Missed! Asteroid comes close

Astronomers got a ringside seat yesterday as an asteroid sped past the Earth in a cosmic near-miss. The space rock, the size of a mountain, could be seen gliding swiftly against the stars through backyard telescopes.

Asteroid 2004 XP14 came almost as close as the Moon at 5.44am UK time when it was already light in Britain. But stargazers in Australia and the west coast of America watched in awe as it sped by at 11 miles per second.

Amateur astronomer Dennis Simmons, of Brisbane, Australia, photographed the asteroid as a streak of light through his four-inch refracting telescope. He told Spaceweather.com: “The asteroid cleared the trees and then the fun began. This fella was motoring along – and I mean motoring!”

XP14 passed at a distance of around 269,000 miles – a hair’s breadth in cosmic terms.
If it had hit the Earth, it would have wiped out an area the size of the UK and caused global devastation. XP14 is one of the Apollo group of asteroids which are termed “potentially hazardous objects” because their orbits cross that of the Earth.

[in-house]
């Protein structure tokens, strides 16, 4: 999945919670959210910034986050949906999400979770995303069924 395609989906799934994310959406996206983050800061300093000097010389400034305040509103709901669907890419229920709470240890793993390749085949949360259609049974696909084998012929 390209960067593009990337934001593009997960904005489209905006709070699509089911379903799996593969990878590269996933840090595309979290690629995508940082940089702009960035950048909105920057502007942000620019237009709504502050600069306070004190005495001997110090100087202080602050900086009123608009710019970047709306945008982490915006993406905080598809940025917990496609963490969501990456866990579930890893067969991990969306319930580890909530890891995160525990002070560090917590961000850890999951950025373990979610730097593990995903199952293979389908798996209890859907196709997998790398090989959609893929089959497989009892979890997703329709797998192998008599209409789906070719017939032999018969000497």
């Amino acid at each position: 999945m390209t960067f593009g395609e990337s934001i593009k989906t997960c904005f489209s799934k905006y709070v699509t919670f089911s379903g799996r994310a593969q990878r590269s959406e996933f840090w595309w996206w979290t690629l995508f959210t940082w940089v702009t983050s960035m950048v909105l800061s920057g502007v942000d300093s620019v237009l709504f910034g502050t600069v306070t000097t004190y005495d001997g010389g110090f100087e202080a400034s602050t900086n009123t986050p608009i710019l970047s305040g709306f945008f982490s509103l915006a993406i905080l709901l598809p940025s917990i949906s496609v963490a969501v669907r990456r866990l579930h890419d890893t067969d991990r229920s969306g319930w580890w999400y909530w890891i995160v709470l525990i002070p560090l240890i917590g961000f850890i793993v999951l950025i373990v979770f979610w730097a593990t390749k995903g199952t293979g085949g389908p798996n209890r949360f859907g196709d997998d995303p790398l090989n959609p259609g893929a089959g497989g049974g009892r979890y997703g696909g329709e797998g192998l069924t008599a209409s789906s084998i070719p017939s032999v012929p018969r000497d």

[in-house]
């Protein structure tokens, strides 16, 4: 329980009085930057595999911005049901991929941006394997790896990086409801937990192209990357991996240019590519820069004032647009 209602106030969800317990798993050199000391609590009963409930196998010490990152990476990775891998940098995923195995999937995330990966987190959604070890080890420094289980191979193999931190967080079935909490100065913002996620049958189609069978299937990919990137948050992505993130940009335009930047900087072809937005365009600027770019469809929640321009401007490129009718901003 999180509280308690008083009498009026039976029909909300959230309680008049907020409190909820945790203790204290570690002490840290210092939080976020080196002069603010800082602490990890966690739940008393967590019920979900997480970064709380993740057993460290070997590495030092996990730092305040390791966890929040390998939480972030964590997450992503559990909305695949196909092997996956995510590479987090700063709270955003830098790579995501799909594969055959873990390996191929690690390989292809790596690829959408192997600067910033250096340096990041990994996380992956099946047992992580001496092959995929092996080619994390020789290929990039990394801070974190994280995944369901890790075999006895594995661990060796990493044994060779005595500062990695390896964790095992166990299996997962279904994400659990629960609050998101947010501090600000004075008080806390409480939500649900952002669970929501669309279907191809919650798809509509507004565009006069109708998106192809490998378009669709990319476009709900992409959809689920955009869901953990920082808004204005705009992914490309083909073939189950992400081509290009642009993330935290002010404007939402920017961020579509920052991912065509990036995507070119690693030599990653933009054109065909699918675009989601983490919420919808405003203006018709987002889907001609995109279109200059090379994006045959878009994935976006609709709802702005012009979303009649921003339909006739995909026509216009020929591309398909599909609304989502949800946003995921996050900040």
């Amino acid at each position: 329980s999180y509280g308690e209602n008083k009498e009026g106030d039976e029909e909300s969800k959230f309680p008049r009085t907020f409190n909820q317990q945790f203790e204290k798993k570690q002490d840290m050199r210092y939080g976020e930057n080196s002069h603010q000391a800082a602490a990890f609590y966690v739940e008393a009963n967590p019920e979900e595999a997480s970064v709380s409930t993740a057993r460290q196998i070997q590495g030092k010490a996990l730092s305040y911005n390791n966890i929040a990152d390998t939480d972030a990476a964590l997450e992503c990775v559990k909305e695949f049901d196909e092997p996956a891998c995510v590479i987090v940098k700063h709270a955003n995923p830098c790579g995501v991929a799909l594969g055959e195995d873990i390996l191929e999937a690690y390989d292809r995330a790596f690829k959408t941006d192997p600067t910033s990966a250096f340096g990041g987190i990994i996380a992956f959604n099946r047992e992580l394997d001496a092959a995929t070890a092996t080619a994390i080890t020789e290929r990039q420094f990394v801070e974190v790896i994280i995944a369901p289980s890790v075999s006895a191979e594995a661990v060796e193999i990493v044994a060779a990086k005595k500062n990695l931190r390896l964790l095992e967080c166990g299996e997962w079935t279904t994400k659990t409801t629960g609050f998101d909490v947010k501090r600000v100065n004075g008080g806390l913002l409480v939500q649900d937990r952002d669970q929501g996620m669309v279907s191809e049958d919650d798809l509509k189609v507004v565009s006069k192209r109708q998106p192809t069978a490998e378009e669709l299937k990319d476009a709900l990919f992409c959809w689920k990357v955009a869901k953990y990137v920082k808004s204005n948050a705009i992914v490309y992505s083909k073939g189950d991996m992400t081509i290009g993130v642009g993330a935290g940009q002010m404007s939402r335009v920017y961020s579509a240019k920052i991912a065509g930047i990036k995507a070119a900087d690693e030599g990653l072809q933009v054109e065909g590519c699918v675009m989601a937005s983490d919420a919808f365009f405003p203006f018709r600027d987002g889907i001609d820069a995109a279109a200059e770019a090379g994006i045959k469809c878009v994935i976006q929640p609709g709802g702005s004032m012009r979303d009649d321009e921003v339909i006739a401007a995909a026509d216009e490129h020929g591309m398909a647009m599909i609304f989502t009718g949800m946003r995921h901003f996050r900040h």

Nasa scientists used the 230ft Goldstone radar dish in California’s Mojave Desert during the close approach to bounce signals off the asteroid and determine its size more accurately. Similar radar observations were being made by astronomers at Evpatoria in the Ukraine.

Paul Sutherland

Paul Sutherland

I have been a professional journalist for nearly 40 years. I write regularly for science magazines including BBC Sky at Night magazine, BBC Focus, Astronomy Now and Popular Astronomy. I have also authored three books on astronomy and contributed to others.
Paul Sutherland

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Paul Sutherland

I have been a professional journalist for nearly 40 years. I write regularly for science magazines including BBC Sky at Night magazine, BBC Focus, Astronomy Now and Popular Astronomy. I have also authored three books on astronomy and contributed to others.

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